While the typical association of a “natural disaster” would be something like a hurricane as in the “Perfect Storm”, or the ice storm which brutally struck Quebec and parts of Ontario in January 1999, the real natural disasters are often the much less dramatic but repetitive events such as flooding and hail storms, Anderson says. With proper planning, the losses associated with such events can be greatly reduced, as well as lives saved. Possibly the three biggest projects the IBC has undertaken in this regard is the hail suppression project in Alberta, research into flooding in the Manitoba, Red River Basin area, and earthquake risk in British Columbia. Although far from a “concluded deal”, the work into natural disaster prevention has resulted in at least one Senate committee investigation being appointed by the federal government to look into mitigation initiatives, as well as the creation of a new federal office to specifically handle disaster preparedness. Several joint research projects involving the provincial governments, the insurance industry and scientific community have also been initiated over recent years, Anderson observes.

Works “in progress”

One of the biggest and long-term cost debates to have emerged from the 1990s is medical treatment expenses, Anderson notes. With medical treatment inflation applying to auto accident claims running at about 14% a year — with “soft tissue” bodily injury (BI) expenses being the main culprit — auto insurers have been fighting a losing battle to achieve profitability in nearly all provinces.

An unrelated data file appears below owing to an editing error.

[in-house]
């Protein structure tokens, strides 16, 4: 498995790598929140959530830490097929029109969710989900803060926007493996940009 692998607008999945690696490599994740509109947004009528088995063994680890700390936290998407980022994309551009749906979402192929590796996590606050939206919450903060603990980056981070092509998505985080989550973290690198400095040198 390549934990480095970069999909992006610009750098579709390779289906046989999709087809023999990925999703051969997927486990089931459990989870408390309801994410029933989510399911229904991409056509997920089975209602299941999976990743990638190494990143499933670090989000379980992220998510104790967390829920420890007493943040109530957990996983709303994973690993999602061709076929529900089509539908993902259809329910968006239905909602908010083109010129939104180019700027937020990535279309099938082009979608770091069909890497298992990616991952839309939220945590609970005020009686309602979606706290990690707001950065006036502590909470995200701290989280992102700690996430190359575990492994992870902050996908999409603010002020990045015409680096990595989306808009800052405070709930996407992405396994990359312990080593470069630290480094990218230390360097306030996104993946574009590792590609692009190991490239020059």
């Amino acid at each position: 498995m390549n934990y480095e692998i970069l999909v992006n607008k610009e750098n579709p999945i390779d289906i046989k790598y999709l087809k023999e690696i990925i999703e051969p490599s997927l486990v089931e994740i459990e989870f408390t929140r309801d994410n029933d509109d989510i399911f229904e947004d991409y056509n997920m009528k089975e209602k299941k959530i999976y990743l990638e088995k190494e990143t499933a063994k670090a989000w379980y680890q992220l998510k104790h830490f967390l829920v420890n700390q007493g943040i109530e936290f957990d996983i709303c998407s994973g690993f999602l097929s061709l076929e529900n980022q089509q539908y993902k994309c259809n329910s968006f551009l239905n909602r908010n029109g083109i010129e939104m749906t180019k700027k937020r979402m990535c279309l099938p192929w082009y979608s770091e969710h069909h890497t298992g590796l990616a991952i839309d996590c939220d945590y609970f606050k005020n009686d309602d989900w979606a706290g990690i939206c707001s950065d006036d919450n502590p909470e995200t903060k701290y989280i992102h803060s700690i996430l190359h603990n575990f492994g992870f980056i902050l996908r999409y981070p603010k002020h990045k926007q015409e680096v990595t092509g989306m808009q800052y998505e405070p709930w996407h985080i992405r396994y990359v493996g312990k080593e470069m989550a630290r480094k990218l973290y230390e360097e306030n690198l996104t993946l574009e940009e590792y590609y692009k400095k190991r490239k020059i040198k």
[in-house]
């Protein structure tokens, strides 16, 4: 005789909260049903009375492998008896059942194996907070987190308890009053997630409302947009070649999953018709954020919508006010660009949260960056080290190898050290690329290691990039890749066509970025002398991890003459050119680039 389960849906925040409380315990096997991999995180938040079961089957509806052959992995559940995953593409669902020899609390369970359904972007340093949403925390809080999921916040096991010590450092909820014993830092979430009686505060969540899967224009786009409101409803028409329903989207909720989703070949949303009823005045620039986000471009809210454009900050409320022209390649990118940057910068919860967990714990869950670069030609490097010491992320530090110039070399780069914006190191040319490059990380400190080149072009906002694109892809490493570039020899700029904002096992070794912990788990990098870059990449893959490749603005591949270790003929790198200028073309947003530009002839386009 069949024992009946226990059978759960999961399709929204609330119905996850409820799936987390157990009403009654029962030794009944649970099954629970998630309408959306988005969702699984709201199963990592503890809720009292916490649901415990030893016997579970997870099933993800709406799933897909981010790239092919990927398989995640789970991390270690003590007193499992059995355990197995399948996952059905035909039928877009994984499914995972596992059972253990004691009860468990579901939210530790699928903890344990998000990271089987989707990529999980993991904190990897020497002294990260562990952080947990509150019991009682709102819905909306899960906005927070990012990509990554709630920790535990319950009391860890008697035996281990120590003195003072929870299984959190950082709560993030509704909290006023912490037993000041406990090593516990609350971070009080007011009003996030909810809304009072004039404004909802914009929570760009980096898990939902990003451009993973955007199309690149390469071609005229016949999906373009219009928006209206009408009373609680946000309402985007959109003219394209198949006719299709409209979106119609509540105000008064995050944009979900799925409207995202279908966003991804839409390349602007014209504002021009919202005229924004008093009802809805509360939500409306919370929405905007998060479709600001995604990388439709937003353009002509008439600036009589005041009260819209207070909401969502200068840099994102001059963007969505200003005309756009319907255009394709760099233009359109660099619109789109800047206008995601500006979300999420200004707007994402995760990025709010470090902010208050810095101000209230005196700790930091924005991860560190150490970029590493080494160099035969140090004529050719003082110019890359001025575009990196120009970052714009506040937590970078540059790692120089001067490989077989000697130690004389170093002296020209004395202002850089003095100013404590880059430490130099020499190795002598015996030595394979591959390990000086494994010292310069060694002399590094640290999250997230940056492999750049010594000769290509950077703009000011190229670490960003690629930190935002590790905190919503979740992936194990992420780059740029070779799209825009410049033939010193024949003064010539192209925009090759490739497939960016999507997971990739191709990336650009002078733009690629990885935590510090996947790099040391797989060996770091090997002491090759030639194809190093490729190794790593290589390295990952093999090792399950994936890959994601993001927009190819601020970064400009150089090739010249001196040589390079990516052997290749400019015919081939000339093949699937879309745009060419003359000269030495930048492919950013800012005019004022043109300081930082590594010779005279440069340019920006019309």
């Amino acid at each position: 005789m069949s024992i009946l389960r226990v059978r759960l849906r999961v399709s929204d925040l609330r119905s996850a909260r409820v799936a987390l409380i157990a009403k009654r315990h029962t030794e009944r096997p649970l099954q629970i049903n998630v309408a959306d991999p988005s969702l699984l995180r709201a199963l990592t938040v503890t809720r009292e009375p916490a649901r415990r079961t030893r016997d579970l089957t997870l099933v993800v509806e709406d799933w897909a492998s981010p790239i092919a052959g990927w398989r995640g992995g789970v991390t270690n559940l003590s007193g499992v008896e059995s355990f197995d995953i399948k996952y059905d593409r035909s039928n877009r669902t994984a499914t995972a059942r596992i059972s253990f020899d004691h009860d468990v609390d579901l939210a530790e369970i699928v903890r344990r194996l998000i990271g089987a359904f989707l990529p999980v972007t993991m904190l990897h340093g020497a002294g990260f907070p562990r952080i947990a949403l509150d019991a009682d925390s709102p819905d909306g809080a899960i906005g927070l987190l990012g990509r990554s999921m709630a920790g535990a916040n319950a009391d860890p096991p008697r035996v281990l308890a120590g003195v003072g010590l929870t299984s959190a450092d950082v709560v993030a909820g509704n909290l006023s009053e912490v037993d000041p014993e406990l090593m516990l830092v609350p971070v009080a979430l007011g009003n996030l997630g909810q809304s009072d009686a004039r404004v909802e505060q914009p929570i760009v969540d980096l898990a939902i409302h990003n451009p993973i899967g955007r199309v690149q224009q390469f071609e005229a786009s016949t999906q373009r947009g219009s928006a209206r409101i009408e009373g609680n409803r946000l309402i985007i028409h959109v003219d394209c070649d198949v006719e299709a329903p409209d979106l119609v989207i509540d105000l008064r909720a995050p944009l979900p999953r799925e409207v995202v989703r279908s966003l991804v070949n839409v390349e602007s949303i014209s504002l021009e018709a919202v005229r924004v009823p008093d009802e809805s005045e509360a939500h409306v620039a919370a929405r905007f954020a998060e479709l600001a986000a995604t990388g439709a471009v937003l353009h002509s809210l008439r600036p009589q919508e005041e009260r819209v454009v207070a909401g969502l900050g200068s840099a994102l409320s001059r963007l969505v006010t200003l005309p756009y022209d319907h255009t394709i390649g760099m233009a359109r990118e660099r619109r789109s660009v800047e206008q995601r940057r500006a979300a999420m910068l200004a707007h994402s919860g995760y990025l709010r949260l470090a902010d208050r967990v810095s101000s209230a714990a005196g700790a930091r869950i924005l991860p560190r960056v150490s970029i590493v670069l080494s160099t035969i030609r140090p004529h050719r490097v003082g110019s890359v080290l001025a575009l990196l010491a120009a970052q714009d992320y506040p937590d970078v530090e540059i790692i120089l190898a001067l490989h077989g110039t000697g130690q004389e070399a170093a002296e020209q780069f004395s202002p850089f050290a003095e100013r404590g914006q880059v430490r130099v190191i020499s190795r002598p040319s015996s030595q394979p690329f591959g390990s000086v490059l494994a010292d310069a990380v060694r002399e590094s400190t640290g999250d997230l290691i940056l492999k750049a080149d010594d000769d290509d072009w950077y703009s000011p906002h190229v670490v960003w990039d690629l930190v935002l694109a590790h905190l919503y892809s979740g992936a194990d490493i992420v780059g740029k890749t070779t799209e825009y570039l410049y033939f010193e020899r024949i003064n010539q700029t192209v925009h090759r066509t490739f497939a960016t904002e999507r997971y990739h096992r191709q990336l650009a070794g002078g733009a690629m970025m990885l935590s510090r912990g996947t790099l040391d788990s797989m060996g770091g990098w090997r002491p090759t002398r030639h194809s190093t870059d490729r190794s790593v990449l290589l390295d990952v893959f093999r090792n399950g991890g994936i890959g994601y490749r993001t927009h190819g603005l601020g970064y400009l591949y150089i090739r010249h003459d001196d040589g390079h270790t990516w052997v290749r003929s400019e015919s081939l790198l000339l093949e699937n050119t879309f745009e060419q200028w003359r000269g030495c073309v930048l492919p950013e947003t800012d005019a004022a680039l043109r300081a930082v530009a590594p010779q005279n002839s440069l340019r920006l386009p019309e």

Specifically, the spotlight has been on Ontario, where the IBC engaged the government for product reform a number of years ago. This resulted in the passing of Bill-59, which initially provided some cost relief to insurers. However, Anderson observes, many of the expected amendments to contain medical treatment expenses were never carried through by the legislators. Now, with the auto loss ratio running at historical highs, the issue has come full circle, with insurers once again pushing for product reform. “This is something that will carry on, but we’ve achieved a lot in taking on the medical industry,” Anderson says. Specifically, the IBC was recently successful in implementing a standard healthcare invoicing system.

Another ongoing issue is the “cost of regulation”, comments Anderson. Ultimately, this comes down to “what is the cost benefit?” The IBC has over the years met regularly with the federal and provincial regulators to identify more efficient and meaningful approaches to regulation. While this has sometimes proved to be an uphill battle, Anderson believes there is some light showing at the end of the tunnel.

“We’ve got a very persuasive case now,” he adds in response to the cost-impact and marketplace volatility caused by the current rate filing system and potential political inte